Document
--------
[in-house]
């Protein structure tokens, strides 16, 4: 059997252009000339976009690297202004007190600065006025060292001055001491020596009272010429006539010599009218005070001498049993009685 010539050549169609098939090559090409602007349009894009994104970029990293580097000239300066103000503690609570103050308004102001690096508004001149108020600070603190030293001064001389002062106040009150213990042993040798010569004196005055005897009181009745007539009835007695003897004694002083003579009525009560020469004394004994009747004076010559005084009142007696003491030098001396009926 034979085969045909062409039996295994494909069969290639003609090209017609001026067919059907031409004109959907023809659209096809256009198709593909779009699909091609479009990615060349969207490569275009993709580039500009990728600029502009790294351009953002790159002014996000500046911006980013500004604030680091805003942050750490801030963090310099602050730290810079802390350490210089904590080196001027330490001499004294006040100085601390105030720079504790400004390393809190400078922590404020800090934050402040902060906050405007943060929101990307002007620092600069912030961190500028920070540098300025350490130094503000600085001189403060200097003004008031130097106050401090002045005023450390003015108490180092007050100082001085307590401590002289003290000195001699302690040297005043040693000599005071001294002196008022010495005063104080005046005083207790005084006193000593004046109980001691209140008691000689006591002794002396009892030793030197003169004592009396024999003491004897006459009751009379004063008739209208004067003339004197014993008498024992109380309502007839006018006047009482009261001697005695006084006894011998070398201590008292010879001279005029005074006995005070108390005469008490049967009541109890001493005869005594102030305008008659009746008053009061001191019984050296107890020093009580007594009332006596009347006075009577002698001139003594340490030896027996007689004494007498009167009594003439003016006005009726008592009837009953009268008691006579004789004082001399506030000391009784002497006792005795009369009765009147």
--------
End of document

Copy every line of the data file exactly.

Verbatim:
[in-house]
């Protein structure tokens, strides 16, 4: 059997252009000339976009690297202004007190600065006025060292001055001491020596009272010429006539010599009218005070001498049993009685 010539050549169609098939090559090409602007349009894009994104970029990293580097000239300066103000503690609570103050308004102001690096508004001149108020600070603190030293001064001389002062106040009150213990042993040798010569004196005055005897009181009745007539009835007695003897004694002083003579009525009560020469004394004994009747004076010559005084009142007696003491030098001396009926 034979085969045909062409039996295994494909069969290639003609090209017609001026067919059907031409004109959907023809659209096809256009198709593909779009699909091609479009990615060349969207490569275009993709580039500009990728600029502009790294351009953002790159002014996000500046911006980013500004604030680091805003942050750490801030963090310099602050730290810079802390350490210089904590080196001027330490001499004294006040100085601390105030720079504790400004390393809190400078922590404020800090934050402040902060906050405007943060929101990307002007620092600069912030961190500028920070540098300025350490130094503000600085001189403060200097003004008031130097106050401090002045005023450390003015108490180092007050100082001085307590401590002289003290000195001699302690040297005043040693000599005071001294002196008022010495005063104080005046005083207790005084006193000593004046109980001691209140008691000689006591002794002396009892030793030197003169004592009396024999003491004897006459009751009379004063008739209208004067003339004197014993008498024992109380309502007839006018006047009482009261001697005695006084006894011998070398201590008292010879001279005029005074006995005070108390005469008490049967009541109890001493005869005594102030305008008659009746008053009061001191019984050296107890020093009580007594009332006596009347006075009577002698001139003594340490030896027996007689004494007498009167009594003439003016006005009726008592009837009953009268008691006579004789004082001399506030000391009784002497006792005795009369009765009147």